From The Telluride Daily Planet (Collin McRann):
San Miguel County resident April Montgomery is the newest chair of the Colorado Water Conservation Board, a 77-year-old agency that provides policy direction on water in Colorado.
Montgomery, a longtime Telluride and Norwood resident, was elected to the position in March. She will serve one term. She has served on the board since 2009, helping to protect the state’s water resources by working on watershed protection, stream restoration, drought planning and water project financing.
Montgomery also served as the San Miguel County representative on the Southwestern Water Conservation District for more than 12 years before becoming the representative for the Southwest Basin Roundtable on the CWCB. Though the chair position will only last for one year, Montgomery’s board position is a three-year term, and she said there are many water issues that need to be addressed.
“The Dolores River is something that I think is of interest to people in our region,” Montgomery said. “There’s a lot of work right now trying to figure out how to provide enough water to protect threatened species that are in the Dolores River, and we are looking at in-stream flows for that protection.”[...]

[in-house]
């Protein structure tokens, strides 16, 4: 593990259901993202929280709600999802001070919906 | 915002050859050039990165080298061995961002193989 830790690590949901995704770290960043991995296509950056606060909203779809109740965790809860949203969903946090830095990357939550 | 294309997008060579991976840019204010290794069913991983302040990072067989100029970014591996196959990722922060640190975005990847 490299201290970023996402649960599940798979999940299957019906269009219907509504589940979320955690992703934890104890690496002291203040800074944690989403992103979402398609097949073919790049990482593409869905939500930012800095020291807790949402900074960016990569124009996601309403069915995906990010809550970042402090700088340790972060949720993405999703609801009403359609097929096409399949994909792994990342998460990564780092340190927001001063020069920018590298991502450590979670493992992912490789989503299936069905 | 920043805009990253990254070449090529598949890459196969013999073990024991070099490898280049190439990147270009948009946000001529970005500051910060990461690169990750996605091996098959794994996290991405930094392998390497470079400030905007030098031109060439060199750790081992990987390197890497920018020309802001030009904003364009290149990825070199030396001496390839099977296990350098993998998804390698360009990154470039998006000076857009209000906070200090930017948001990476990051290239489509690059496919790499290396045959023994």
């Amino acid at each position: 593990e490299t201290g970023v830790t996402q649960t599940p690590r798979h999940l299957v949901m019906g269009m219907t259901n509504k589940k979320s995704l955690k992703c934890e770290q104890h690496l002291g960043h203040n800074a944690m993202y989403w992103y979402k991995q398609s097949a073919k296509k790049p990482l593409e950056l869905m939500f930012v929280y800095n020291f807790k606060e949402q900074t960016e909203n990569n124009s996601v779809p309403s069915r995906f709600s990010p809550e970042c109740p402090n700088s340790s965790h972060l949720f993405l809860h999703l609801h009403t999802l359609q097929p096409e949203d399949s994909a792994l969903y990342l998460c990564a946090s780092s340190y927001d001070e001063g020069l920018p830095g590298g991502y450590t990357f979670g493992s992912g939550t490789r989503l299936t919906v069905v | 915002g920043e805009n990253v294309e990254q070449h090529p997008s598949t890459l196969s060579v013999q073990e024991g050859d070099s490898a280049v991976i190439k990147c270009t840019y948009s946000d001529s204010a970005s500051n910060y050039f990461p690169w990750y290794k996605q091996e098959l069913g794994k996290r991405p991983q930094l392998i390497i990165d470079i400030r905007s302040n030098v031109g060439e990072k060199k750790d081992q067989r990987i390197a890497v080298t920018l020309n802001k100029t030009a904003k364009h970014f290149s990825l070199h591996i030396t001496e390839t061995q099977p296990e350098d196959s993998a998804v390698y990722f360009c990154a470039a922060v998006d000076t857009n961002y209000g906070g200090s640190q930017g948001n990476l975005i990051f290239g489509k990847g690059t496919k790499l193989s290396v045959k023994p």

Montgomery said a number of issues will be facing the board this year, including water distribution across the state and developing a draft Colorado Water Plan — part of the state’s effort to create its first-ever comprehensive water strategy.
“The draft plan is due by the end of November, and the full plan will be completed in 2015,” Montgomery said. “This is an unprecedented effort and it requires a lot of effort, from the ground up, on what’s going to be incorporated in the plan with each of the basin roundtables.”
She said everything from future water needs to where the state’s populations are expected to grow will all need to be studied for the plan.
“The plan will provide a road map for Coloradans to use and protect limited water supplies, as well as balance Colorado’s water priorities, including healthy watersheds and the environment, recreation and tourism, municipal water supplies and drinking water, as well as productive agriculture,” she said.
Montgomery was first appointed to the CWCB by former governor Bill Ritter, and later reappointed by Gov. John Hickenlooper. She currently lives on Wright’s Mesa and she has lived in the Telluride area for 23 years.
Montgomery works as programs director for the Telluride Foundation. She has a bachelor’s degree in government from the University of Virginia and received her law degree from the University of Virginia in 1989, and she is currently a member of the Colorado Bar.
More CWCB coverage here.